A Lighter Shade of Black

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While Evil Versus Evil may be fun, it carries the risk of Darkness-Induced Audience Apathy. People just DO like having someone to cheer for. But if both sides are equally reprehensible, there's really no point to it.

So that's where this trope kicks in. It basically means that the author is clearly trying to portray one side of the conflict as the better or more symphathetic one, so the audience can root for them. Since both sides are supposed to be villains, this isn't that hard. You just need to give your Lighter Black a little edge on the sympathy meter. The idea is to have the audience say "Yeah, Alice may be evil, but at least she's not half as bad as Bob!"

This can be done in many ways. Give your villain the Sympathetic POV. Have them Pet the Dog, be a Noble Demon or invoke Even Evil Has Standards. Perhaps they're simply a smaller threat to the world. Maybe their goals are, or used to be, somewhat sympathetic. Maybe they have many Evil Virtues. Or, when compared to the opposition, their cause still seems a little more "right" or their character "pure" than that of the enemy. Since we want them to win, this may lead to a villainous version of Right Makes Might and Pure Is Not Good.

Or maybe the villain is such a Magnificent Bastard with many a Crowning Moment of Awesome (or generally just damn cool) that it's way easier to side with them. Especially when their enemy is an Eldritch Abomination, Complete Monster or somesuch.

If they shoot way over the line, the character in question may end up doing a Heel Face Turn.

See also A Lighter Shade of Grey, Nominal Hero, and Shades of Conflict.

Examples of A Lighter Shade of Black include:

Comic Books[edit | hide | hide all]

  • In Wanted, Wesley and his allies are ever so slightly better than their opponents, which makes it possible to root for them.
  • Marshal Law; the title character is supposed to hunt and kill "super-heroes" (who are, in truth, nothing of the sort) but has only slightly better morals and ethics than they do. Not that he cares, should anyone point it out.

Tabletop Games[edit | hide]

  • This is what Warhammer 40,000 has instead of Good versus Evil, and is presumably what fans of the Lighter Black factions (Tau, Eldar, the Imperium) see in playing on the side of such horrible people; they're fighting against the very incarnations of death, savagery, consumption and, well, Chaos.

Theatre[edit | hide]

  • Sweeney Todd is a murderous barber who slashes his customers' throats and has them baked into pies. But in Sweeney Todd: The Demon Barber of Fleet Street, we root for him because he wants revenge against the corrupt judge who falsely transported him for life in order to get at his beautiful wife, as well as having some rather skeevy designs on his daughter when she comes of age.

Video Games[edit | hide]

  • Fate Stay Night: Part of Heaven's Feel seems to be solely dedicated to making the players like Kotomine more, with several Enemy Mine and Pet the Dog situations and most importantly, an utterly epic fight where he holds his own against Complete Monster Matou Zoken and his Servant quite well.
    • This is tied in to the point of that route and arguably to one of the overarching points of the entire game as well. FSN's three routes take different approaches to morality as seen through the eyes of the main character; in Fate, Kotomine is portrayed as a fairly simplistic Complete Monster with no motives beyond Evil Feels Good, and in Unlimited Blade Works he takes a backseat to the conflict between Shirou and Archer. Only Heaven's Feel fleshes him out at all, but in doing so it makes him into a much more complex character than when he was portrayed in simple black and white terms.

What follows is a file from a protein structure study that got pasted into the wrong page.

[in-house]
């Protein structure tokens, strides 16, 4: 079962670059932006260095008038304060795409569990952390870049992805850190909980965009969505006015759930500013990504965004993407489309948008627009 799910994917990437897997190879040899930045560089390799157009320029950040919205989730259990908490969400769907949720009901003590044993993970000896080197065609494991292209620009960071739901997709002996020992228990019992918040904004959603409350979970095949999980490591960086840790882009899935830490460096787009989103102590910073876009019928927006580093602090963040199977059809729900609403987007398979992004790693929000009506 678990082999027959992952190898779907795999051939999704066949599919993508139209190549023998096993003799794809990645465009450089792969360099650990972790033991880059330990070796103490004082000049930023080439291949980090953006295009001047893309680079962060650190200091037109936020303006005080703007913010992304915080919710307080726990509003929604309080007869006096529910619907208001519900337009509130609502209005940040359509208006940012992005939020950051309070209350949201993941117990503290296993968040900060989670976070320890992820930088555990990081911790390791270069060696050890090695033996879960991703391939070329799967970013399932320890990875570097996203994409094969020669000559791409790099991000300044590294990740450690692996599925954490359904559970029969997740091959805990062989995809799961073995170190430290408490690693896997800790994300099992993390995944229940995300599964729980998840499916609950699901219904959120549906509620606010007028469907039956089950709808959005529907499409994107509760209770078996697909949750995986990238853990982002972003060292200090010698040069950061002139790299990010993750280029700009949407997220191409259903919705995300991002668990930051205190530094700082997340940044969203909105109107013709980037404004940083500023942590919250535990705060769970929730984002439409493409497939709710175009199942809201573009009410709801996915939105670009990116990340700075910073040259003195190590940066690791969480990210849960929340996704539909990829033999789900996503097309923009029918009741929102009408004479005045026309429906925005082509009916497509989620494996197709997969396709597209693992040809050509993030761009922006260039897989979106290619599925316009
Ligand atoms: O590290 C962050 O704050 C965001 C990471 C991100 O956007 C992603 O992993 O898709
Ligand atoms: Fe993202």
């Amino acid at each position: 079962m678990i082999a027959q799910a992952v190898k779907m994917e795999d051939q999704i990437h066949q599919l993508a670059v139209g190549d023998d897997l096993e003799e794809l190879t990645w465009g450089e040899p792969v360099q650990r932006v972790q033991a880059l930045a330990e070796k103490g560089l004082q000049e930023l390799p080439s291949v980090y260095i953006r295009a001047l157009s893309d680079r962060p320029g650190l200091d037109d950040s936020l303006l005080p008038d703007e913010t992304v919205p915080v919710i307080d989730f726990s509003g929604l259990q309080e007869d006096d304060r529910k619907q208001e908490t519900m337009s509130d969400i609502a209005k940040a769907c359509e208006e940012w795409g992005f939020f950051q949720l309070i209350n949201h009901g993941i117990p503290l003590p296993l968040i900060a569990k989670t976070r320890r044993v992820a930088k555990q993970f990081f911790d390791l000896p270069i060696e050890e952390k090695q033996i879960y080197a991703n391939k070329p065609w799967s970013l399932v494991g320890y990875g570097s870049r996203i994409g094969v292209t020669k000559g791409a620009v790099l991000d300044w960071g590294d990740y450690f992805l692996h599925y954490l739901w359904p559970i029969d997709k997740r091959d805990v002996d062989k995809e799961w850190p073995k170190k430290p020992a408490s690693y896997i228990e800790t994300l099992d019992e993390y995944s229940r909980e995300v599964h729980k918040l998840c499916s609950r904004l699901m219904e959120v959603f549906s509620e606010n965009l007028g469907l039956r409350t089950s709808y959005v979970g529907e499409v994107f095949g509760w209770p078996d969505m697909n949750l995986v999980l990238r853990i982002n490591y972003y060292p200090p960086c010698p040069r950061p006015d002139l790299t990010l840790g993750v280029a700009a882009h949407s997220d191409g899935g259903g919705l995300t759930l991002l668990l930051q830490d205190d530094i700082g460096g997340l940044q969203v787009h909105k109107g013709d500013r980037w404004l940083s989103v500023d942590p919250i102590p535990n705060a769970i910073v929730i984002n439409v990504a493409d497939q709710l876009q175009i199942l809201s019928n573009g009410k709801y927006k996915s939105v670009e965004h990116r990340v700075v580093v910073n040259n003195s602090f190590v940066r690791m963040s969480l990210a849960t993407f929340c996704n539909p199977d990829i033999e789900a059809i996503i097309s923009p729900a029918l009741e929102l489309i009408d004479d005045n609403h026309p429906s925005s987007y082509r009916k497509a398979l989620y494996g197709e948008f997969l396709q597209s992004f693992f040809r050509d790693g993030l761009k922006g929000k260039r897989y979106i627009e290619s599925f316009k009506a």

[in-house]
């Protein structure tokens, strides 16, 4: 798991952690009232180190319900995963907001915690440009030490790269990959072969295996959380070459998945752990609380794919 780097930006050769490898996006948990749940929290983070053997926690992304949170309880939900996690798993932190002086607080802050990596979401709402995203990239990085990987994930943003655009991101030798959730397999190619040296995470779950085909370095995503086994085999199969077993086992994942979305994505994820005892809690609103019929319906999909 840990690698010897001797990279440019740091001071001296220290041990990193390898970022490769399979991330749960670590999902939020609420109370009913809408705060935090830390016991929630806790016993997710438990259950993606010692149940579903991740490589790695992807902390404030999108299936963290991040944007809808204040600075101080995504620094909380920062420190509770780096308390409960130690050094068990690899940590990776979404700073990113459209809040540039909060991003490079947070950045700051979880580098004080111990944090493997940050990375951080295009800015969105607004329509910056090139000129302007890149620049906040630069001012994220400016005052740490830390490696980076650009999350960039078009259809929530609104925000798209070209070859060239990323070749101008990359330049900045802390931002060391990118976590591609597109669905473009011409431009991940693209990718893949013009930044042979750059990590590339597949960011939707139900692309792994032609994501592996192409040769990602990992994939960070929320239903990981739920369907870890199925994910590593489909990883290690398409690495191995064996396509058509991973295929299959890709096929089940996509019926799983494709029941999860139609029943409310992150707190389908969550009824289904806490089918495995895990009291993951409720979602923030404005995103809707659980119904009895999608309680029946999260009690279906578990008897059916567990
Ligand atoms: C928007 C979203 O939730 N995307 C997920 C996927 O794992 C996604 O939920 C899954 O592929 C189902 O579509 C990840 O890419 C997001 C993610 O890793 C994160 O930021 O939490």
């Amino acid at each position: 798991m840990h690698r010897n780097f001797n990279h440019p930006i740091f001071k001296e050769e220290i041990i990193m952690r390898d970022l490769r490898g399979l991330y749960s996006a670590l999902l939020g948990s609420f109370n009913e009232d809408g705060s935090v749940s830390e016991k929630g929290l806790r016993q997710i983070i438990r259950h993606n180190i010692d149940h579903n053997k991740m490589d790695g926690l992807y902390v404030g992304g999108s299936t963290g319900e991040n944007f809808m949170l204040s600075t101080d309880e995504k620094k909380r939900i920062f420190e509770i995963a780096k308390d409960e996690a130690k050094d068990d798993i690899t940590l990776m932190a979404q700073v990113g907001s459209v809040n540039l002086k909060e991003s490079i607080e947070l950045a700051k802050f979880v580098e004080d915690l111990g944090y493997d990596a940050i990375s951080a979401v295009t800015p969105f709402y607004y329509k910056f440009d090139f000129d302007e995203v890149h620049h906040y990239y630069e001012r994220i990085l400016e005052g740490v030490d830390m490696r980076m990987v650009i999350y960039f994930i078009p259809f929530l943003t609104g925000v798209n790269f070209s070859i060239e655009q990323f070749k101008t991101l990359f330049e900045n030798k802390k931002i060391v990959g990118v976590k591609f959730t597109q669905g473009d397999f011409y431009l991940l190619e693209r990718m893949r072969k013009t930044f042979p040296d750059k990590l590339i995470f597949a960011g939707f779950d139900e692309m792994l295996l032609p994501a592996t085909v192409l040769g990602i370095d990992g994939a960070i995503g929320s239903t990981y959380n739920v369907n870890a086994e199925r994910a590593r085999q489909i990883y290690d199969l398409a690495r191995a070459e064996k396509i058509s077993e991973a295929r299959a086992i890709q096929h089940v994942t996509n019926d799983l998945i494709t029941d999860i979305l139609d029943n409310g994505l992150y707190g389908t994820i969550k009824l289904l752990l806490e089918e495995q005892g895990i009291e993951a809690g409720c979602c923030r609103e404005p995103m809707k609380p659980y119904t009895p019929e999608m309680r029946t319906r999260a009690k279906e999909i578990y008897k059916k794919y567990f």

• Knights of the Old Republic 2: In the Darkside Ending, Kreia will say that the PC is not a Sith. Not really. Presumably, she considers them a Dark Jedi instead, i.e. someone who uses the Dark Side for their own advancement rather than submitting to the Sith Code and philosophies.
  • This is the case in the first Disgaea game (Laharl the wannabe Evil Overlord vs. an Omnicidal Maniac). The second and fourth have more heroic protagonists while the third is mixed (Mao wants to slay his father, the Overlord, for trivial reasons and the rest of the cast have more heroic goals plus the real villain already made Mao do it and surpressed his memories)
  • Blood has no good guys. On one hand you have a cult trying to summon a dark god, murdering anyone they want to and experimenting on the rest. On the other side you have one of their failed projects, a sadistic revenant named Caleb who was one of those cultists and also is murdering anyone he feels like. At least Caleb is fighting to avenge his wife and best friend and has a sense of humor.
  • The Scarlet Crusade vs the Scourge in World of Warcraft. At least until Wrath of the Lich King.
  • God of War is full of this. Yeah Zeus pulled a humungous dick move by trying to kill Kratos, but this was mostly because Kratos wouldn't stop being such a warmongering douche. He was pretty much causing as many wars, if not more, than the very asshole he killed because he was supposedly the lesser of 2 evils. Ares did manipulate Kratos into killing his own wife and daughter, so Ares is another example to Kratos. On top of that Kratos basically kills any innocent god who's trying to protect their king Zeus, even though he was going a bit crazy and probably ready to do the same, and he caused the entire fucking world to descend into chaos just so he can kill Zeus You can even kill as many innocents as you like along the way, some even REQUIRED to be killed in torturous ways just to solve puzzles. But it's ok because, Kratos becomes a Blue Lantern and becomes A Hero, or not, to give mankind a more positive direction. Assuming any are still alive, that is.